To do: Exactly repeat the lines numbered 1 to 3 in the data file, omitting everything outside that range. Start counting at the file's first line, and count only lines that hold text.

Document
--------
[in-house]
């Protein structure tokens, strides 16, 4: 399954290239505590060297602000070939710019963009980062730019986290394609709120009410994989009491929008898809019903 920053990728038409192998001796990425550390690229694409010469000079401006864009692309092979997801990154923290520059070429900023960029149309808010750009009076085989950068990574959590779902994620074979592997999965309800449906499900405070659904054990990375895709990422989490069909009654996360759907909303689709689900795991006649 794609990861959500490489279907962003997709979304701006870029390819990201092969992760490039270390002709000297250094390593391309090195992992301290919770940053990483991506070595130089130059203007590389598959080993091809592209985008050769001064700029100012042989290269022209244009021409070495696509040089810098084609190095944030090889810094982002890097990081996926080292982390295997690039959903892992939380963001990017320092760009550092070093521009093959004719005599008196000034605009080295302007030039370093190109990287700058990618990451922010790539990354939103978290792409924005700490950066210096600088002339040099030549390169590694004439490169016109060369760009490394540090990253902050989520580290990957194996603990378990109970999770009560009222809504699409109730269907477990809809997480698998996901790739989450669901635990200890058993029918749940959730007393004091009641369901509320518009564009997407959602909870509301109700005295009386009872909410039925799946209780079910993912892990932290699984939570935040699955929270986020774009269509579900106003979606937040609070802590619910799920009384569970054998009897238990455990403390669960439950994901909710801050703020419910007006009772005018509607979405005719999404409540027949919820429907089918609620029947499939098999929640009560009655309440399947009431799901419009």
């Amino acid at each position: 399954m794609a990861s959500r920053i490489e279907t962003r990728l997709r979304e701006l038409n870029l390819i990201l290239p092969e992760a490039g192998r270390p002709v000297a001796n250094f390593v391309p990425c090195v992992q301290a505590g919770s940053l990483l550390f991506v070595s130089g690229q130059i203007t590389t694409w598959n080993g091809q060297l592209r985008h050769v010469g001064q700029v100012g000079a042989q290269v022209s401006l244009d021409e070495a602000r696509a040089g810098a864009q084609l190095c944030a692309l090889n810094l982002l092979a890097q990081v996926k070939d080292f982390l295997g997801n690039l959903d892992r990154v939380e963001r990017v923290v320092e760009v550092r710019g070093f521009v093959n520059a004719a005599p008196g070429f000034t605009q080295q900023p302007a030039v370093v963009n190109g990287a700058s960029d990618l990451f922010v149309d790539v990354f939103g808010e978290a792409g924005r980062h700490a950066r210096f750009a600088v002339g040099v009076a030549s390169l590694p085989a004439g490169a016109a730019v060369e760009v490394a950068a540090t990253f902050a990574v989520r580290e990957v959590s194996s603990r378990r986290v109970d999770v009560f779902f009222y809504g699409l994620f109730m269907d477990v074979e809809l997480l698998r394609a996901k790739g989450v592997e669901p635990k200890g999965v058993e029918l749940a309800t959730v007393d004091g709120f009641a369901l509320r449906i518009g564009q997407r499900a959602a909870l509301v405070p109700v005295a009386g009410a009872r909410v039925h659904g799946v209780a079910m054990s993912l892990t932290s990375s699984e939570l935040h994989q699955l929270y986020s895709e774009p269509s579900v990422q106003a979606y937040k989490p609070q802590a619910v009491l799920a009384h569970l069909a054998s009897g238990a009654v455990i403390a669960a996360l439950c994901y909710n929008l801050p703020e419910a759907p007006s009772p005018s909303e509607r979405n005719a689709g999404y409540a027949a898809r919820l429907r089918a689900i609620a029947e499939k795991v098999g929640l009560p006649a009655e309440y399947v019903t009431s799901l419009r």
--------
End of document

[in-house]
């Protein structure tokens, strides 16, 4: 399954290239505590060297602000070939710019963009980062730019986290394609709120009410994989009491929008898809019903 920053990728038409192998001796990425550390690229694409010469000079401006864009692309092979997801990154923290520059070429900023960029149309808010750009009076085989950068990574959590779902994620074979592997999965309800449906499900405070659904054990990375895709990422989490069909009654996360759907909303689709689900795991006649 794609990861959500490489279907962003997709979304701006870029390819990201092969992760490039270390002709000297250094390593391309090195992992301290919770940053990483991506070595130089130059203007590389598959080993091809592209985008050769001064700029100012042989290269022209244009021409070495696509040089810098084609190095944030090889810094982002890097990081996926080292982390295997690039959903892992939380963001990017320092760009550092070093521009093959004719005599008196000034605009080295302007030039370093190109990287700058990618990451922010790539990354939103978290792409924005700490950066210096600088002339040099030549390169590694004439490169016109060369760009490394540090990253902050989520580290990957194996603990378990109970999770009560009222809504699409109730269907477990809809997480698998996901790739989450669901635990200890058993029918749940959730007393004091009641369901509320518009564009997407959602909870509301109700005295009386009872909410039925799946209780079910993912892990932290699984939570935040699955929270986020774009269509579900106003979606937040609070802590619910799920009384569970054998009897238990455990403390669960439950994901909710801050703020419910007006009772005018509607979405005719999404409540027949919820429907089918609620029947499939098999929640009560009655309440399947009431799901419009």
């Amino acid at each position: 399954m794609a990861s959500r920053i490489e279907t962003r990728l997709r979304e701006l038409n870029l390819i990201l290239p092969e992760a490039g192998r270390p002709v000297a001796n250094f390593v391309p990425c090195v992992q301290a505590g919770s940053l990483l550390f991506v070595s130089g690229q130059i203007t590389t694409w598959n080993g091809q060297l592209r985008h050769v010469g001064q700029v100012g000079a042989q290269v022209s401006l244009d021409e070495a602000r696509a040089g810098a864009q084609l190095c944030a692309l090889n810094l982002l092979a890097q990081v996926k070939d080292f982390l295997g997801n690039l959903d892992r990154v939380e963001r990017v923290v320092e760009v550092r710019g070093f521009v093959n520059a004719a005599p008196g070429f000034t605009q080295q900023p302007a030039v370093v963009n190109g990287a700058s960029d990618l990451f922010v149309d790539v990354f939103g808010e978290a792409g924005r980062h700490a950066r210096f750009a600088v002339g040099v009076a030549s390169l590694p085989a004439g490169a016109a730019v060369e760009v490394a950068a540090t990253f902050a990574v989520r580290e990957v959590s194996s603990r378990r986290v109970d999770v009560f779902f009222y809504g699409l994620f109730m269907d477990v074979e809809l997480l698998r394609a996901k790739g989450v592997e669901p635990k200890g999965v058993e029918l749940a309800t959730v007393d004091g709120f009641a369901l509320r449906i518009g564009q997407r499900a959602a909870l509301v405070p109700v005295a009386g009410a009872r909410v039925h659904g799946v209780a079910m054990s993912l892990t932290s990375s699984e939570l935040h994989q699955l929270y986020s895709e774009p269509s579900v990422q106003a979606y937040k989490p609070q802590a619910v009491l799920a009384h569970l069909a054998s009897g238990a009654v455990i403390a669960a996360l439950c994901y909710n929008l801050p703020e419910a759907p007006s009772p005018s909303e509607r979405n005719a689709g999404y409540a027949a898809r919820l429907r089918a689900i609620a029947e499939k795991v098999g929640l009560p006649a009655e309440y399947v019903t009431s799901l419009r």